Educating health professionals to optimise falls screening in hospitals: Protocol for a mixed methods study
journal contributionposted on 02.02.2021, 04:07 by Louise ShawLouise Shaw, D Kiegaldie, Meg MorrisMeg Morris
© 2020 The Author(s). Background: Falls in hospitals remain a major challenge to patient safety. All hospitalised adults are at risk of falling during their inpatient stay, though this risk is not always realised by patients and clinicians. This study will evaluate the outcomes of a hospital clinician education program that teaches clinicians how to screen for falls risk and assign mitigation strategies using clinical reasoning, rather than relying on a standardised falls risk assessment tool (FRAT). The education program aims to increase clinician knowledge, motivation and confidence in screening falls risk and selecting individual falls prevention interventions. Perceptions of the education intervention will also be examined. Methods: Participants will be a sample of convenience of nurses and allied health professionals from five Australian hospitals. For each hospital there will be two cohorts. Cohort 1 will be clinical leaders who shall receive a three-hour education program on the latest evidence in hospital falls risk assessment and how to implement a new falls screening and management tool. They will also be taught practical skills to enable them to deliver an effective one-hour in-service training session to Cohort 2. Cohort 2 will be recruited from the workforce as a whole and include nurses and other health professionals involved in routine hospital falls screening and prevention. The investigation will be framed on Keller's Model of Motivational Design and Kirkpatrick's evaluation framework. It will involve a mixed methods pre and post-test questionnaire design inclusive of semi-structured telephone interviews, to triangulate the data from multiple approaches. Discussion: This study will quantify the outcomes of a high-quality clinician education program to increase knowledge of evidence-based practice for falls prevention. It is predicted that positive behavioural changes will occur in health professionals, leading to organisational change and improved patient outcomes. Furthermore, the findings from the study will inform the future refinement of educational delivery to health professionals across hospital sites. Trial registration: The study has also been approved by the Australian New Zealand Clinical Trials Registry: Preventing Hospital Falls: Optimal Screening UTN U1111-1225-8450. Universal Trial Number (UTN): U1111-1228-0041 (obtained 5/2/19). Australian New Zealand Clinical Trials Registry (ANZCTR): ACTRN12619000200189 (obtained 12/2/19).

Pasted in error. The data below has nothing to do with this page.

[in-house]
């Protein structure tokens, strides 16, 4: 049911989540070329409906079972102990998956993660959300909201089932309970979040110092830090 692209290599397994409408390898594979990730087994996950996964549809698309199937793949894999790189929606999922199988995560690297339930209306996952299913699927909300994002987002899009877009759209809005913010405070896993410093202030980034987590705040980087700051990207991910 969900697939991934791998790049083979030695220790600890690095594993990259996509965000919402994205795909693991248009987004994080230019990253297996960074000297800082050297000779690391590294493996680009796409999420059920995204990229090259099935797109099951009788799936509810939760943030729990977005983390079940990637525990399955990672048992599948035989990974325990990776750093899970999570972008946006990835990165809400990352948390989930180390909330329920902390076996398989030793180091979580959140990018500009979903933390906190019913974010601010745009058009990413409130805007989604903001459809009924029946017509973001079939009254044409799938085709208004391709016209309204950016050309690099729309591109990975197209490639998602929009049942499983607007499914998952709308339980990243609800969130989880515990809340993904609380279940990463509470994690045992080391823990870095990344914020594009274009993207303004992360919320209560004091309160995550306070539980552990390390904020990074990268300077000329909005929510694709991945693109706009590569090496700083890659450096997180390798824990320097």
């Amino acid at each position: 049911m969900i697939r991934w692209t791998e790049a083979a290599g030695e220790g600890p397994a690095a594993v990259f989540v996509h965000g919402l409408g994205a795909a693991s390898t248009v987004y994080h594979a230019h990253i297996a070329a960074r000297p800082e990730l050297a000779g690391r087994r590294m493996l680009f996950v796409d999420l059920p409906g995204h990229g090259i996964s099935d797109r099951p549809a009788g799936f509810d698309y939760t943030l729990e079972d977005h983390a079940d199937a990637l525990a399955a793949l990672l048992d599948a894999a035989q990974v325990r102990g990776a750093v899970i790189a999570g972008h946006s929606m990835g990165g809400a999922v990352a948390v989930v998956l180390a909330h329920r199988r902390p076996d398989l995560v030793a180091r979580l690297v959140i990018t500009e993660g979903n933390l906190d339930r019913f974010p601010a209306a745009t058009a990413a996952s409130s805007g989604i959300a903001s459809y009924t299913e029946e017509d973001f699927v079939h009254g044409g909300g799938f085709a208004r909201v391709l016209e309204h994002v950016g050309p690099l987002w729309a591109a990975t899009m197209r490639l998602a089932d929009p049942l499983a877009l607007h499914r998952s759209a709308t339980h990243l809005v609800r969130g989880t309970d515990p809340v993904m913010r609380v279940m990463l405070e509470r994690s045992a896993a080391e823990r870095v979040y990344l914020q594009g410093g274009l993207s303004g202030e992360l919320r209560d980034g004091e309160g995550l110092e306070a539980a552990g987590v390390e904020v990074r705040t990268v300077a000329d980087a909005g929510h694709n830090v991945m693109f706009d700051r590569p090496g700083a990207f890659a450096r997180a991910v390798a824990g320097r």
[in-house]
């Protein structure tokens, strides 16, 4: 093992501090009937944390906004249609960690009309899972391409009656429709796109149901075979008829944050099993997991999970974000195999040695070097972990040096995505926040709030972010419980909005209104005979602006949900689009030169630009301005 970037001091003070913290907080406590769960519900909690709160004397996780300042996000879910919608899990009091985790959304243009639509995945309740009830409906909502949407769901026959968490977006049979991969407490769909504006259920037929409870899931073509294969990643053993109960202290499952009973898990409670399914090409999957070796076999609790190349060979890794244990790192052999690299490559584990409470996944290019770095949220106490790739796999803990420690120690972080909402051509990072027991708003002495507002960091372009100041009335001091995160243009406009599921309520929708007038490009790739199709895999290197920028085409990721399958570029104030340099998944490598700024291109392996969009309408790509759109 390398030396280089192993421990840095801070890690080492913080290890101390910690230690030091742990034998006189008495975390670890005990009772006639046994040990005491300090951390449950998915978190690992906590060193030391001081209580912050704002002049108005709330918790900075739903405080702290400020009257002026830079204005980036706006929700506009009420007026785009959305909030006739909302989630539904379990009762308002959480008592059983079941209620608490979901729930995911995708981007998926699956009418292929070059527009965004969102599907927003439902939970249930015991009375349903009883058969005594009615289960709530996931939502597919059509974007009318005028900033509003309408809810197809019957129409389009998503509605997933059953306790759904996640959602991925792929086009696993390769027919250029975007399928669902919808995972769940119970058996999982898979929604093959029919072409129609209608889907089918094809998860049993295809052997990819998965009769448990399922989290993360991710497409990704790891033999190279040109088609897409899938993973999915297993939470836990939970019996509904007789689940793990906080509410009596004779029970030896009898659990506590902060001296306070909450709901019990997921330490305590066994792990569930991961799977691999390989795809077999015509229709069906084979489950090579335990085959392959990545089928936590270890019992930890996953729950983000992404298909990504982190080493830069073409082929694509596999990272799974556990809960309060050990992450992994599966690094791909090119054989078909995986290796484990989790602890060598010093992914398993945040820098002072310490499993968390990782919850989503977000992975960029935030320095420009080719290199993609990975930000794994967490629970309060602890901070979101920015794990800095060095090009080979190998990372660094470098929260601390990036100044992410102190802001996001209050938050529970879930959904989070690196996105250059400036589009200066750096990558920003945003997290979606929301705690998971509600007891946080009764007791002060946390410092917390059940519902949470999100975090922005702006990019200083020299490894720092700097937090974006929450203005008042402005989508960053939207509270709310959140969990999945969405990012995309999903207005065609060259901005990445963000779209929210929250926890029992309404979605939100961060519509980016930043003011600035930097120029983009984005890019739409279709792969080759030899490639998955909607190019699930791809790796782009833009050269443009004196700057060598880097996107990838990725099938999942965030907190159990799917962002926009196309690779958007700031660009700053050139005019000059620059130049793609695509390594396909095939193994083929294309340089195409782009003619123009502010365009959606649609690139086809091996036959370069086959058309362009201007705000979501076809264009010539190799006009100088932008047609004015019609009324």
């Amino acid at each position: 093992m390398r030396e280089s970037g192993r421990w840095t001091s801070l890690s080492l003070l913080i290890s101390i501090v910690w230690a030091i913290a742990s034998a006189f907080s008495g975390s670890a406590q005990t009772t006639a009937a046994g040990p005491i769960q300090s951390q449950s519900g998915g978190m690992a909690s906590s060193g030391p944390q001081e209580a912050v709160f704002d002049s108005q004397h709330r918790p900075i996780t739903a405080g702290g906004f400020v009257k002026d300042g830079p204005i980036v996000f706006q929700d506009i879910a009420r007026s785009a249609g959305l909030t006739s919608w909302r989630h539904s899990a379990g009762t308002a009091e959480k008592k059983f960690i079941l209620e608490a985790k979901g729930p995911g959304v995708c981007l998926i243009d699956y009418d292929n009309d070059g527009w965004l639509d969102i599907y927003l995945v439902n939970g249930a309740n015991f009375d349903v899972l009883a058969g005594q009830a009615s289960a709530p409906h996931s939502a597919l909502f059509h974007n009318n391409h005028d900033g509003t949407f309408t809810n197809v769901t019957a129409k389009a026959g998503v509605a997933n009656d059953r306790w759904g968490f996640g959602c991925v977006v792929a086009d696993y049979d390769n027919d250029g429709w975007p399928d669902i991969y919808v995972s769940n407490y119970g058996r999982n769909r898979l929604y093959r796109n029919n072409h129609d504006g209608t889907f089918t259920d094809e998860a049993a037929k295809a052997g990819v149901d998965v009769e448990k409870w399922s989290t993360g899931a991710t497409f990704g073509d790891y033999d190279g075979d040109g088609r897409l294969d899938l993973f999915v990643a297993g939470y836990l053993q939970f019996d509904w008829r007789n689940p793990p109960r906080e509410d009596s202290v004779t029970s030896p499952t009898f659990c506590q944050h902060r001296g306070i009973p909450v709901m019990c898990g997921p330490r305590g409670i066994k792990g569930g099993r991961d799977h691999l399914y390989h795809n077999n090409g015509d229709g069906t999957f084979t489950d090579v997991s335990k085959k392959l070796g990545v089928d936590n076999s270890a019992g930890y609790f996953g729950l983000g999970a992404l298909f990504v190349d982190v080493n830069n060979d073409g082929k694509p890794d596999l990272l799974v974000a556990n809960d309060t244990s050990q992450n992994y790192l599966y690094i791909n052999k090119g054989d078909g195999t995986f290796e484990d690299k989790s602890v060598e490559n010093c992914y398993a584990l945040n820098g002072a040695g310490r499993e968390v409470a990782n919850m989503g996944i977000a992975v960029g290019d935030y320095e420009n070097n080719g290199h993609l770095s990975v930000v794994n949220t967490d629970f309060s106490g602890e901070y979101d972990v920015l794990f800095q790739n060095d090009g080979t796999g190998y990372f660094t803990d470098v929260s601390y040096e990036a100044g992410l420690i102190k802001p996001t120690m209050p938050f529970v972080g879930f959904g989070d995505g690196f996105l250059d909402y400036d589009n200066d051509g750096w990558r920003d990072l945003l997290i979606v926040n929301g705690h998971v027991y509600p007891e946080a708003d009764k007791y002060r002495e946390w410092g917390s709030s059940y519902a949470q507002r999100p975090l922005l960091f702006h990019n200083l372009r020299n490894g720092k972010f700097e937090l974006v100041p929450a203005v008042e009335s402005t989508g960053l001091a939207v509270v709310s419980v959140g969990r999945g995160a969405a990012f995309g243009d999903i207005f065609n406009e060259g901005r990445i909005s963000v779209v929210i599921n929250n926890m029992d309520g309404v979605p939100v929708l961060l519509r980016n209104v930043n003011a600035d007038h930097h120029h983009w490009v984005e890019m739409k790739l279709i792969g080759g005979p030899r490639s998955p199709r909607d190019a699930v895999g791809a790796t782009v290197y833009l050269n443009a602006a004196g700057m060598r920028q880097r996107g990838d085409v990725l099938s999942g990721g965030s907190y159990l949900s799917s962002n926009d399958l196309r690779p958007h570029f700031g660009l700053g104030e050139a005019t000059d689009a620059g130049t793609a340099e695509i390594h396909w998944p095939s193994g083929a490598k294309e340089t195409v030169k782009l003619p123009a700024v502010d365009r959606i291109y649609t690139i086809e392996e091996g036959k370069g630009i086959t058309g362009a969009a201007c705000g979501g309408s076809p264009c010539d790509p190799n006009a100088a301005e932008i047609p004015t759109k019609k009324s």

The trial was funded by an Australian National Health and Medical Research Council Project Grant (Morris et al., GNT1152853). This study forms part of the main study 'EMPOWER' -Evidence-based Methods for Preventing and Overcoming falls with Expert Reasoning. The research was conducted independently from the funding body.
JournalBMC Health Services Research
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Science & TechnologyLife Sciences & BiomedicineHealth Care Sciences & ServicesHealth professionalsFallsEducationEvidence-basedFalls preventionHospitalNursingPhysiotherapyPREVENT FALLSINPATIENTSPROGRAMPREDICTHumansMass ScreeningRisk AssessmentCohort StudiesProgram EvaluationHealth Knowledge, Attitudes, PracticeAccidental FallsQualitative ResearchPersonnel, HospitalHospitalsAustraliaEvidence-Based PracticeSurveys and QuestionnairesHealth Policy & Services